PET/CT shows potential for coronary artery disease assessment

Although there have been recent declines in heart disease mortality rates, cardiac disease remains the leading cause of death in the U.S. Now PET/CT is showing promise as a fast, accurate, noninvasive, and lower-risk method of diagnosing coronary artery disease, according to Swiss researchers.

A team from the department of nuclear cardiology at University Hospital in Zurich evaluated the image quality of a PET/CT scanner for combined acquisition of coronary anatomy and myocardial perfusion. They presented their research at the 2004 Society of Nuclear Medicine meeting in Philadelphia.

"The goal of our study was to evaluate the feasibility and image quality of a combined acquisition of coronary anatomy and perfusion with an integrated PET/CT scanner," said presenter Dr. Patrick Siegrist.

The group studied 25 consecutive patients (22 males and three females, mean age 62 years) with angiographically documented coronary artery disease in patients referred to their PET center for evaluation of ischemia. In each patient the group analyzed four vessel segments: left main coronary artery, left anterior descending, left circumflex, and right coronary artery, which gave them a total of 100 vessel segments, Siegrist said.

The scans were performed on a Discovery LS PET/CT (GE Healthcare, Waukesha, WI), an integrated four-slice LightSpeed Plus CT system and an Advance PET scanner. The PET scans took 60 minutes per patient, while the CT scans were performed in two to three minutes, according to Siegrist.

CT angiography (CTA) was performed with retrospective ECG gating after injecting 120 mL of contrast media intravenously. Myocardial perfusion was assessed with 13N-ammonia (800 MBq) at rest and during adenosine stress, Siegrist noted.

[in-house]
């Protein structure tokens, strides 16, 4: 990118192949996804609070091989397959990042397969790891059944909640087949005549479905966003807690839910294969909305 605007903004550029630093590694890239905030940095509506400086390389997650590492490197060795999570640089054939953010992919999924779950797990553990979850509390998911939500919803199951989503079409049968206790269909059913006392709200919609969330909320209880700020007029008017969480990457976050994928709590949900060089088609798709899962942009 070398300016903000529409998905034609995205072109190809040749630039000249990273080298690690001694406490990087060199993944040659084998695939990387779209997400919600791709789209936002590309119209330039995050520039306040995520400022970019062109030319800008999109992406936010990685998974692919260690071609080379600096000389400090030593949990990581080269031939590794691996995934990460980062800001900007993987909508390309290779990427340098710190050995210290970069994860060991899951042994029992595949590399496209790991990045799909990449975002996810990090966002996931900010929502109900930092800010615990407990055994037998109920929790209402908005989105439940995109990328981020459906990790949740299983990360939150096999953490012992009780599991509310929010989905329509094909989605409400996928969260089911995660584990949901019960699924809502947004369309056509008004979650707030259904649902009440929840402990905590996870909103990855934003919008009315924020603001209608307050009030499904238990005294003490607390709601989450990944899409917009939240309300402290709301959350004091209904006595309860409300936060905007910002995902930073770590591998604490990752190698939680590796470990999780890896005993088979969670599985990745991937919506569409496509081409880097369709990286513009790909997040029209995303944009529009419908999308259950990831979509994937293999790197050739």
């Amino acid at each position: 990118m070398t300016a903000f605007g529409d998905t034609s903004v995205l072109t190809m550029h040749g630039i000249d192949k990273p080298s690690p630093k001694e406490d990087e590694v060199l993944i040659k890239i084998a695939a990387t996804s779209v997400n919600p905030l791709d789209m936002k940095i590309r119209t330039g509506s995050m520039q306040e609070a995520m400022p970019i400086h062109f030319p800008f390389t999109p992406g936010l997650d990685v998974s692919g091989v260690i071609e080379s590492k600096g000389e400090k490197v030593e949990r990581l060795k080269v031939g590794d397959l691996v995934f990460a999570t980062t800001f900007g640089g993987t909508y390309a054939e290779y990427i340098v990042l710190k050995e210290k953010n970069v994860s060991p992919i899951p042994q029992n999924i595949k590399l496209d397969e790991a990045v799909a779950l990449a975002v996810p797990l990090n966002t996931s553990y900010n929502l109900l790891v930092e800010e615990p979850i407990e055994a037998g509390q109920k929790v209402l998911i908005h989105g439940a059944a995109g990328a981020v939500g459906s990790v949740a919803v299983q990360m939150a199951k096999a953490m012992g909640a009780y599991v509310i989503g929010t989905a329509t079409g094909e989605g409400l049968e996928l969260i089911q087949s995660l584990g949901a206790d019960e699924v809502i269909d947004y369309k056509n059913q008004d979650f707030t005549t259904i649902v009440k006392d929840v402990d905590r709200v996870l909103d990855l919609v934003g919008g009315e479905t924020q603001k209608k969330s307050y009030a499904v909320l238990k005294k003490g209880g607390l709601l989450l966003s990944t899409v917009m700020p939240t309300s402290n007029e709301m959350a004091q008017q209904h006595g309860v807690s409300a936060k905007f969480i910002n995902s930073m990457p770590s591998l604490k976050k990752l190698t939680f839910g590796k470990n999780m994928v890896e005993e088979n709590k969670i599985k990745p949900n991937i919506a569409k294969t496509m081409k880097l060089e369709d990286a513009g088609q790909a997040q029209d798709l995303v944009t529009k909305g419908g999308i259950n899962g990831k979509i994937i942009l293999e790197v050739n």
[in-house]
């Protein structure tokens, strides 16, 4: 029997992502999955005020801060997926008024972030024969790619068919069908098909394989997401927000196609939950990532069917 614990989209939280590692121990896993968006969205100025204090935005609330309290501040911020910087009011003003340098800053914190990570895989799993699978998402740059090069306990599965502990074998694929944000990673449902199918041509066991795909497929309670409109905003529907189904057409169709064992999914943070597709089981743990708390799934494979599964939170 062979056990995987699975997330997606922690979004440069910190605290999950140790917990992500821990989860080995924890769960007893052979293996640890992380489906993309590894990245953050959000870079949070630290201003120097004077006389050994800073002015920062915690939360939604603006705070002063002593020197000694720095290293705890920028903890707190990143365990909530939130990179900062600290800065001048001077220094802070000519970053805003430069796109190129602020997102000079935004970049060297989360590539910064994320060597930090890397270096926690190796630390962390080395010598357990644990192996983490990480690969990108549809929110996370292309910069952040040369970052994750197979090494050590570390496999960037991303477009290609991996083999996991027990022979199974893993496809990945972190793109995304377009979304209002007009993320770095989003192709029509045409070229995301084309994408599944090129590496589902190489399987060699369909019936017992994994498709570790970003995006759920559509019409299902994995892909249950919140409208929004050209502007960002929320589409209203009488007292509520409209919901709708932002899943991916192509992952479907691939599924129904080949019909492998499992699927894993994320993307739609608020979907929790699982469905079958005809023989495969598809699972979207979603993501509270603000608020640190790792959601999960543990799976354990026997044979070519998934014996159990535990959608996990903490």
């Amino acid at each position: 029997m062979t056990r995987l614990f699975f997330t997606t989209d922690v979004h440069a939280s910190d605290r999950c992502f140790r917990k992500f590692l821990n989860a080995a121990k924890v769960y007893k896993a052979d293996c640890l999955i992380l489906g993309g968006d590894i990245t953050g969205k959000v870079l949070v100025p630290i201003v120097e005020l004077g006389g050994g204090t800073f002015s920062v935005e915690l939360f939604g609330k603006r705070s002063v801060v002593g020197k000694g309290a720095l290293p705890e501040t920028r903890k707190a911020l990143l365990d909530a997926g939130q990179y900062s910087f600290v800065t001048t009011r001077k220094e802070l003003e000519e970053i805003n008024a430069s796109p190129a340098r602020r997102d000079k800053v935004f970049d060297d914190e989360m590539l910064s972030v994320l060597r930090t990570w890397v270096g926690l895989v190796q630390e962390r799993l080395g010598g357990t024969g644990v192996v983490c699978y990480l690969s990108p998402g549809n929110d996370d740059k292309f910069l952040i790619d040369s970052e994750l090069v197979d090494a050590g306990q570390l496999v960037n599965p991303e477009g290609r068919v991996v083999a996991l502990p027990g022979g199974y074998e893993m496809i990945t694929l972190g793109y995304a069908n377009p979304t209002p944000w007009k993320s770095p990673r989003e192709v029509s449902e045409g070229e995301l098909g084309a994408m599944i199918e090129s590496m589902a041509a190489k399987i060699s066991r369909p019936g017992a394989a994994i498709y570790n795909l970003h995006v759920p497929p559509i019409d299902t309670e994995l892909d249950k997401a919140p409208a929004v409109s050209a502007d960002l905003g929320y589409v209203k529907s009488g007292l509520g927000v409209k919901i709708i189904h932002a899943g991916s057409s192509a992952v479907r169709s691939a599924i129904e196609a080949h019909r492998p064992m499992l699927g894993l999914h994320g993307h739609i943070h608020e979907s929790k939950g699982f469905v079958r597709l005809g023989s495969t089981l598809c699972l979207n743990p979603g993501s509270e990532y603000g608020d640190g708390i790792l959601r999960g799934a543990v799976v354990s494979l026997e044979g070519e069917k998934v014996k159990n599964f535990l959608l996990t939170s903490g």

"Two-dimensional curved reformatted images were reconstructed individually for each coronary artery for lesion analysis," he said.

The entire coronary tree could be visualized in all patients up to the mid-segment using CTA. Its sensitivity and specificity compared with coronary angiography were 90% and 76%, respectively. The researchers reported that of the 15 false-positive segments indicated by CTA, 13 were correctly identified as normal by PET.

"Coronary angiography identified 35 stenotic lesions as compared to 42 with CTA," he said.

"Of the 14 lesions without patent bypass graft, PET revealed stress-induced ischemia in seven lesions in six patients, preventing the remaining eight patients from the financial and physical burden of a futile revascularization," Siegrist said.

Sensitivity and specificity levels of 90% and 98%, respectively, were reported for the 13N-ammonia myocardial perfusion assessments of the patients. The positive and negative predictive values for the procedures were 82% and 98% respectively, according to Siegrist.

PET/CT was determined to be more reliable and effective for the diagnosis of coronary artery disease when compared with a coronary angiogram and more accurate than a CTA alone.  However, the implications of using PET/CT for evaluating patients with CAD are still being assessed.

"In the medical community, we are always looking for new ways to approach old problems," commented Dr. Mehdi Namdar, one of the study's co-authors. "Anytime you avoid invasive procedures without sacrificing accuracy or increasing risk, you're doing a great service to the patient. In the case of the combined PET/CT scanner, we have found a very accurate method of diagnosing potential heart risks that is much easier on the patient."

By Jonathan S. Batchelor staff writer
August 13, 2004

Related Reading

Multislice CT helps spot coronary artery lesions, June 30, 2004

PET/CT improves noninvasive diagnosis of cardiovascular disease, May 5, 2005

Myocardial perfusion imaging shows promise in first-time heart failure, March 9, 2004

FDG uptake may prove less stressful for pinpointing ischemia, March 9, 2004

New guidelines address cardiac nuclear imaging, August 19, 2003

Copyright © 2004

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